Friday, October 29, 2010

The Revel is in the Details

I recently finished reading "When a Crocodile Eats the Sun," a memoir about Mugabe's decimation of Zimbabwe and the impact it has had on one native white family. In it, the narrator, Peter Godwin, makes this poignant avowal:

"I feel like weeping. Weeping at the way Africa does this to you. Just as you're about to dismiss it and walk away, it delivers something so tender. One minute you're scared shitless, the next you're choked with affection."

For some reason, I was immediately struck by this quotation, by its striking honesty and by my visceral awareness of its truth in my own life.

Unlike Godwin, I'm not living in a veritable warzone, forced to watch the country of my birth and rearing go from being "Africa's breadbasket" to "Africa's dustbowl." Senegal is a world away from Zimbabwe, and in most cases I'm eager to avoid generalization about a continent made up of 54 distinct countries and countless tribes, ethnicities, cultures, and languages.

But something about what Godwin had to say help specific resonance with my experience here, as far as the way that this place - Africa - can shuffle you between polar opposite emotional extremes from one moment to the next. I know that I frequently have to take pause -- literally, to stop what I am doing -- when I find myself experiencing that sudden shift from utter, abysmal frustration/fear/loneliness/anger to utter appreciation/love/wonder/affection for the moment and the place.

As I write this, by candlelight in my hut, exhausted from a frustrating day, some young men are clustered outside my room in the nearby village common area. They came together for an impromptu session of harmonious singing, accompanied by the rhythmic beating of plastic jerry cans (Which double as chairs and water containers during the day). The anxiety and aggravations of the long, hot day are melting away in the beauty of this juxtaposed tranquility.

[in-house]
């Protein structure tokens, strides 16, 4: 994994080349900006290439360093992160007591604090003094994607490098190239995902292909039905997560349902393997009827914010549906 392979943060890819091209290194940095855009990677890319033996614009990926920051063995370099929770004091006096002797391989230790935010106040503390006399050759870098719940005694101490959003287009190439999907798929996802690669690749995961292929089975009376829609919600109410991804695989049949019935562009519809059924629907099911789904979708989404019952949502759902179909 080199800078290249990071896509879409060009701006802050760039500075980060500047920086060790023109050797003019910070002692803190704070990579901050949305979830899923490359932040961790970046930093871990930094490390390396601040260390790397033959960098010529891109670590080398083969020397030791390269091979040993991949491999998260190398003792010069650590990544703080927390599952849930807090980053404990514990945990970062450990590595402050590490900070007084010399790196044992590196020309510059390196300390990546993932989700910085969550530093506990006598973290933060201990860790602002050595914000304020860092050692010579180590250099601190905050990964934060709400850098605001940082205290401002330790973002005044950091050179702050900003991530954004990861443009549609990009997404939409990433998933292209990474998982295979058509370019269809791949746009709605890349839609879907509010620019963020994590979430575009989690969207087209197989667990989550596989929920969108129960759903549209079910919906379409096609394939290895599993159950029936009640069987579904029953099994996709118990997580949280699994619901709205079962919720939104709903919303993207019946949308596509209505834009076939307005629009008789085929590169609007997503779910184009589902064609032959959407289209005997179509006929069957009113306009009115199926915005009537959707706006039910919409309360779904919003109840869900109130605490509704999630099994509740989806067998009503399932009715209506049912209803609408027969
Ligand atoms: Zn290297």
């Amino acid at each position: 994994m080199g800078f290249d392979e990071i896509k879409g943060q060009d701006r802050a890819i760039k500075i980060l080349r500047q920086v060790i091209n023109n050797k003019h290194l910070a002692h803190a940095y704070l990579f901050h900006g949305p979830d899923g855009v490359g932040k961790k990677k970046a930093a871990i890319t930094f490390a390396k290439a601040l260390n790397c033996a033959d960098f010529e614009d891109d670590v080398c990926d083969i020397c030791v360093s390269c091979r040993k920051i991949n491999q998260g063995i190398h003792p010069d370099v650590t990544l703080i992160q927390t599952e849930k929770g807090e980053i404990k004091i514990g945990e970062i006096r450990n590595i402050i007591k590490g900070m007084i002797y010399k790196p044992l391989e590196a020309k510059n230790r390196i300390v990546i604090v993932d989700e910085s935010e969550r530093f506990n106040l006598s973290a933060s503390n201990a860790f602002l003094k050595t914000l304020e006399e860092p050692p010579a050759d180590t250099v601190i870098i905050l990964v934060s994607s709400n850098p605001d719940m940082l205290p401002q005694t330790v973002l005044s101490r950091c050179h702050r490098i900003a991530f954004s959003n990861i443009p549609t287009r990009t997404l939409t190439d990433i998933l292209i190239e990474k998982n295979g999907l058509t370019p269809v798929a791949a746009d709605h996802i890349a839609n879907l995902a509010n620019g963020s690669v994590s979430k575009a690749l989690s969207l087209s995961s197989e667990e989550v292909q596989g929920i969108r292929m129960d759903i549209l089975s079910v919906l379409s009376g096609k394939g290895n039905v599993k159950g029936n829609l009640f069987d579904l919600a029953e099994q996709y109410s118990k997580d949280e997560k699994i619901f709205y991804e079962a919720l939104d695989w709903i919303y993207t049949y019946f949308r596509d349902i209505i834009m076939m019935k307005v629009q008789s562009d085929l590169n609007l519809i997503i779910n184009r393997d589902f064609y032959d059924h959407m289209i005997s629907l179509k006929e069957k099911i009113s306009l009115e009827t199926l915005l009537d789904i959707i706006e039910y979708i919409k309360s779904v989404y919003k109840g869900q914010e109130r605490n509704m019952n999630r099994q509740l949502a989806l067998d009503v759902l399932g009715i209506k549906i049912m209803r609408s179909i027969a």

As a simple matter of fact, the harshness of life here is constantly making its presence known, especially to a tender, under-prepared white girl from the first world, such as myself. I go days on end without ceasing to sweat. My skin - thankfully not quite as pale as that of some of my colleagues - still responds unfavorably to the relentless West African sun. I spend my days walking through sand mottled with various types of manure, and no less than one in five steps does the poor sole of my foot come crunching down on a thorn stuck in my flip-flop.

And then there are all the inveterate health problems. Few and far between are the days when we don't suffer from some sort of gastrointestinal issue, mysterious rash, or both. As my PC Volunteer Leader April put it, "Sometimes you just don't know what's going on with your body in this country."

And then -- well, and then there are the people. Specifically, there's the high-incidence of meddlesomeness, the unabashed and unending demands and constant needs, and the perpetual scrutiny that is directed at me, the toubab. Please understand that I mean it in the least ego-meniacal and self-interested way when I say that I have come to sympathize fiercely with celebrities. Everyone wants a piece of you, wants something from you -- your attention, your salutation, your money, an English lesson, a ticket to America, a US. visa, your bike, etc. Sometimes, I close my eyes and try to pretend I'm anonymous again, like if I can't see anyone, they can't see me -- like a baby playing peek-a-boo who thinks he becomes invisible when you cover his eyes.

Believe it or not, however, all this is not meant to be a senseless barrage of complaints. What I'm presenting above is a sampling of things that can get me thinking that I'm not cut out for a life in Africa, that make me wonder what the heck I'm doing here, that break down my resistances, sometimes to point of tears or tantrums or feelings of total despondency.